NIGHT BELOW - Black Dow's C&C Underdark Campaign

Game Master Black Dow

“But as always in my strange and roving existence, wonder soon drove out fear; for the luminous abyss and what it might contain presented a problem worthy of the greatest explorer.”
― H.P. Lovecraft, The Nameless City


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“Light thinks it travels faster than anything but it is wrong. No matter how fast light travels, it finds the darkness has always got there first, and is waiting for it.” ― Terry Pratchett, Reaper Man


THE CAMPAIGN

Night Below: An Underdark Campaign (1995), by the late, great Carl Sargent, is a standalone Underdark campaign. It was published in November 1995 and I ran it successfully to its epic conclusion with my TTRPG group around 20 years ago.

This incarnation of the campaign uses Troll Lord Games Castles & Crusades system, which is somewhat of the spiritual successor to AD&D, offering new options and streamlined rules to players and Castle Keeper’s Dungeon Masters alike. My hope is the campaign will feel old school enough thematically and mechanically to do the source material justice, whilst offering enough content and system development to us all.

Presented below and (where applicable) copied in the campaign tab, are the character generation guidelines, content and game mechanics we’ll be using.

THE PARTY

Here’s the original box set content regarding PCs and party content:

”Player characters should begin this campaign at 1st or possibly 2nd level. An ideal group would have four to eight characters; the higher number is better. If there are fewer than six PCs, they should have henchmen with them who are capable of advancement to high levels themselves or else make permanent alliances with NPCs able to accompany them. It is easiest for DM and players alike if it is the PCs who have spellcasting and rogue abilities and the henchmen or NPC allies who provide the hired muscle. Demihuman PCs with underground skills (dwarves, gnomes, and halflings) will be helpful. Given the amount of combat involved, the party must include at least one priest with major access to the Healing sphere of spells or two with minor access (a human or dwarven priest and an elven or half-elven split-class priest is a good mix). At least one mage with serious firepower potential will be a major advantage. The party should include at least one elf, if possible, and a warrior of Neutral Good alignment will find something he or she will treasure forever!”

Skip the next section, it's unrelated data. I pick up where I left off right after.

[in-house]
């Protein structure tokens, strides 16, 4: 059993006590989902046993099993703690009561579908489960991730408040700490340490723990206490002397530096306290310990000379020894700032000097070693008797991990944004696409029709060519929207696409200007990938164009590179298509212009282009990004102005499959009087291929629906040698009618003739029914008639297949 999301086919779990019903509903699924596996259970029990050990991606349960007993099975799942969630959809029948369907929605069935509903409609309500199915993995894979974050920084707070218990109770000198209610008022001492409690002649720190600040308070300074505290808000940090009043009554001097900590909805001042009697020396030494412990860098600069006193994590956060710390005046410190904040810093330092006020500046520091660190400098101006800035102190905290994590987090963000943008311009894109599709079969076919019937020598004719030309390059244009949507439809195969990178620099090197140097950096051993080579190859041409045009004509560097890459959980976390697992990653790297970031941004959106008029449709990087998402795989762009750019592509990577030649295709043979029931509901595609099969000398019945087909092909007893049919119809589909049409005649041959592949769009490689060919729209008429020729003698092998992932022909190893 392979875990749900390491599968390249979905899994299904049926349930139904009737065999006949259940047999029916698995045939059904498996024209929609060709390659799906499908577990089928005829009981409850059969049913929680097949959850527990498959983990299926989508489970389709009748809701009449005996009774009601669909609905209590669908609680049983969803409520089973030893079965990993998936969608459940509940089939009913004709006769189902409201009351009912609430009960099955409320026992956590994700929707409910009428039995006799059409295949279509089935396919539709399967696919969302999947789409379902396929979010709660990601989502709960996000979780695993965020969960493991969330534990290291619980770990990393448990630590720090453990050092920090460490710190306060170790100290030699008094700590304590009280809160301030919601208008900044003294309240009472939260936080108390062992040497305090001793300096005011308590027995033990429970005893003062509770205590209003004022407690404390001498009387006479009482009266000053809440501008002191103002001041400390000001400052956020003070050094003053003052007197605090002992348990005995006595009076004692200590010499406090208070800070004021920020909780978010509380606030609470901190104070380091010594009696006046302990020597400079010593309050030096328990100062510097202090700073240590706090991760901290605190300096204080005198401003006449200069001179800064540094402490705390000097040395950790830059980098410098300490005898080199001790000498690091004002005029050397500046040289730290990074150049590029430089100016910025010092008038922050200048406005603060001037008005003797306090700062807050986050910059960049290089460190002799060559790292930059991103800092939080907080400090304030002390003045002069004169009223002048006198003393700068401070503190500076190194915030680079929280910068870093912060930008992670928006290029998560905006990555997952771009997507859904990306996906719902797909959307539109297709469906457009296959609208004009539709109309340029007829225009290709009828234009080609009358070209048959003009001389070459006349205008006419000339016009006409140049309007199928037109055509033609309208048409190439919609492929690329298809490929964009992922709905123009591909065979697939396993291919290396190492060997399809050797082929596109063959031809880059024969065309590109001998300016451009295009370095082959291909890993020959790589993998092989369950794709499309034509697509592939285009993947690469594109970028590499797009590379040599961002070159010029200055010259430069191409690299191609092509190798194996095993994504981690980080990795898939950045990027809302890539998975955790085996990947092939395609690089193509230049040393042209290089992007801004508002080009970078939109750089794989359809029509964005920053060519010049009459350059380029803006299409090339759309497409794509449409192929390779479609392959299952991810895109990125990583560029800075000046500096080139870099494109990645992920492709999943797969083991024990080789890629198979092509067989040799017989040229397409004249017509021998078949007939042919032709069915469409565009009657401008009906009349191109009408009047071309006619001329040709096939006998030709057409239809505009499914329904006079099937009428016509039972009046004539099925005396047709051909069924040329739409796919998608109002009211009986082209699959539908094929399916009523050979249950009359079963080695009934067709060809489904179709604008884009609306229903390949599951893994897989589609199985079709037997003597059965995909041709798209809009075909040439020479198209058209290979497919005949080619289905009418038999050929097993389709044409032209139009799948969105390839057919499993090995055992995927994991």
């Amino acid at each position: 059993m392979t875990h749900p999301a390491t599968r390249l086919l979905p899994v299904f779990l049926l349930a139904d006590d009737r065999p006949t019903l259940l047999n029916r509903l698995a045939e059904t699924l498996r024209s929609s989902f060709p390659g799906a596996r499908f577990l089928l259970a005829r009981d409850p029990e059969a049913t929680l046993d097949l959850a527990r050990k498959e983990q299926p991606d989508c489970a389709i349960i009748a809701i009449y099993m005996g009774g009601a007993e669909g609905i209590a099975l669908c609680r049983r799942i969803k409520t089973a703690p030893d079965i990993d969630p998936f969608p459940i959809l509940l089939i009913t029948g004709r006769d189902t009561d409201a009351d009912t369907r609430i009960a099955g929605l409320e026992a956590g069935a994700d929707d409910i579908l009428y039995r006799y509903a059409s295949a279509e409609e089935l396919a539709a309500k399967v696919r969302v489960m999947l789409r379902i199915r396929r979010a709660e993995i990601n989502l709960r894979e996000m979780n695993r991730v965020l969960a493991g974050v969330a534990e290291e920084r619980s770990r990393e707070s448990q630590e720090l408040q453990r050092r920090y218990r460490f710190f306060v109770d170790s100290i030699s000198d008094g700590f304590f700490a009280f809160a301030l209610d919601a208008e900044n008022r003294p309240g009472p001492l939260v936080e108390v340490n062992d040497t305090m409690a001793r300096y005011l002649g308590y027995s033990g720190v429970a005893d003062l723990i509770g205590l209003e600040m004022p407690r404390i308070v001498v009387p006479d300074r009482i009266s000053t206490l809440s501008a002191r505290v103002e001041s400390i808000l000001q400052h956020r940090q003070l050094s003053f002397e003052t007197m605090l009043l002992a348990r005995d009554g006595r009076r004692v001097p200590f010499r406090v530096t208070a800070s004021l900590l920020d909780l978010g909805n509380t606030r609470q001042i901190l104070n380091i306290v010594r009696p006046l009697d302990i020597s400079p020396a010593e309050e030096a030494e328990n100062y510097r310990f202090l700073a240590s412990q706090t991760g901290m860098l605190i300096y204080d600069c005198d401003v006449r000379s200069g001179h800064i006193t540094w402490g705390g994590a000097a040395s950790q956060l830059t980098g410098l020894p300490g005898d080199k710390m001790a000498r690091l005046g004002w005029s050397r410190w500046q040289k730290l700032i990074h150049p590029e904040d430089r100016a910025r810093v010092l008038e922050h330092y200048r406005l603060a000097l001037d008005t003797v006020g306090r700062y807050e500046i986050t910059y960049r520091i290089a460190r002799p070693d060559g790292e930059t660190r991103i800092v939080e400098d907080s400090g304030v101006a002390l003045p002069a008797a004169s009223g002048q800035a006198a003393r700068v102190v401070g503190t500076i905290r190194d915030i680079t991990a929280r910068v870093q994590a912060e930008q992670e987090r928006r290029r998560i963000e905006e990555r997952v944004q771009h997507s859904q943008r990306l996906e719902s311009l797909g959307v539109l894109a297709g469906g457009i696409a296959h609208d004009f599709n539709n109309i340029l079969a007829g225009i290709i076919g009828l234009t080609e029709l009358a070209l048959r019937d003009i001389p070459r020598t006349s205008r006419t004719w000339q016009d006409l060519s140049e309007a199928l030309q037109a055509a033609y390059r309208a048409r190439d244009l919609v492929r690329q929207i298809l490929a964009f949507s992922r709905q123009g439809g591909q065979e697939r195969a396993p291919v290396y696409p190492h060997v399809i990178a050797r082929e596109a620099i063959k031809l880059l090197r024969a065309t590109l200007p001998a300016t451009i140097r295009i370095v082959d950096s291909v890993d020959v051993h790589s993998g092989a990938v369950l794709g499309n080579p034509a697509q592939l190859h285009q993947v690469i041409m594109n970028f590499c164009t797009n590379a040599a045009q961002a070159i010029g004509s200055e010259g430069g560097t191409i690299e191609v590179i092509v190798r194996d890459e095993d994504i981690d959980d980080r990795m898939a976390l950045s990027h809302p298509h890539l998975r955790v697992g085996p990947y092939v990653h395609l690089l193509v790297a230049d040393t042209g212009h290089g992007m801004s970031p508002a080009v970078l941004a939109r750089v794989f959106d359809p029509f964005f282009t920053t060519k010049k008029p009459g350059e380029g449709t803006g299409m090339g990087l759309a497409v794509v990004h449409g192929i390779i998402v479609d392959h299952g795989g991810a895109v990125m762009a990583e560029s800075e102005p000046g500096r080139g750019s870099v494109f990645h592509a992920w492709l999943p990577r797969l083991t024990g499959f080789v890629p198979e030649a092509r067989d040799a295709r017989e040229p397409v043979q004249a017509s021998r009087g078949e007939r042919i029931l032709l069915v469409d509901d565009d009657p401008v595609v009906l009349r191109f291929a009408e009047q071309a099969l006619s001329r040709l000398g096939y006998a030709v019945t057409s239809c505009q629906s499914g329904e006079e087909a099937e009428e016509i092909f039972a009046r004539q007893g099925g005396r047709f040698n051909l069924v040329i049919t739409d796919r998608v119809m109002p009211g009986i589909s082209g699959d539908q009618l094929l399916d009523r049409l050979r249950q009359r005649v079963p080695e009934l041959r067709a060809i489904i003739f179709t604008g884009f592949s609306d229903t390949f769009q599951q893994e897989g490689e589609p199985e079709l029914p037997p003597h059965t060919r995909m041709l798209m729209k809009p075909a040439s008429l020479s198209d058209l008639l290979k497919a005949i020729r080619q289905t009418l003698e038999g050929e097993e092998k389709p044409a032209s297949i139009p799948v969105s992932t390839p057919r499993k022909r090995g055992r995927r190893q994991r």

UDM's musings on the above:

Starting Level: We’ll begin at 1st Level, however there is now an extended prologue to the campaign that will allow you to advance considerably toward 2nd.
Number of Players: I’m shooting for 6. Think this is a sweet spot for the campaign and should be lose anyone along the way I’ll recruit accordingly to maintain that number.
Henchmen: Henchmen, Hirelings and Followers (where class applicable) will be in effect. The campaign presents plenty of opportunity to recruit such individuals.
Races: There are seven races to choose from in C&C: human, dwarf, elf, gnome, half-elf, halfling, and half-orc. All have merits and abilities/traits that lend themselves to the campaign (both above and below ground). In the “base” realm Haranshire non-human NPCs while rare, are present. (Pig-Faced) Orcs have long blighted the region, so half-orcs will be met with the traditional blend of mistrust and pity you would expect in an old-school reimagining. Additionally there are encounters and established side plots that are tailored toward specific races (such as elves or half-elves), and as we adventure other races/sub-races may be “unlocked” as potential PC choices should we need to replace characters (thru attrition etc).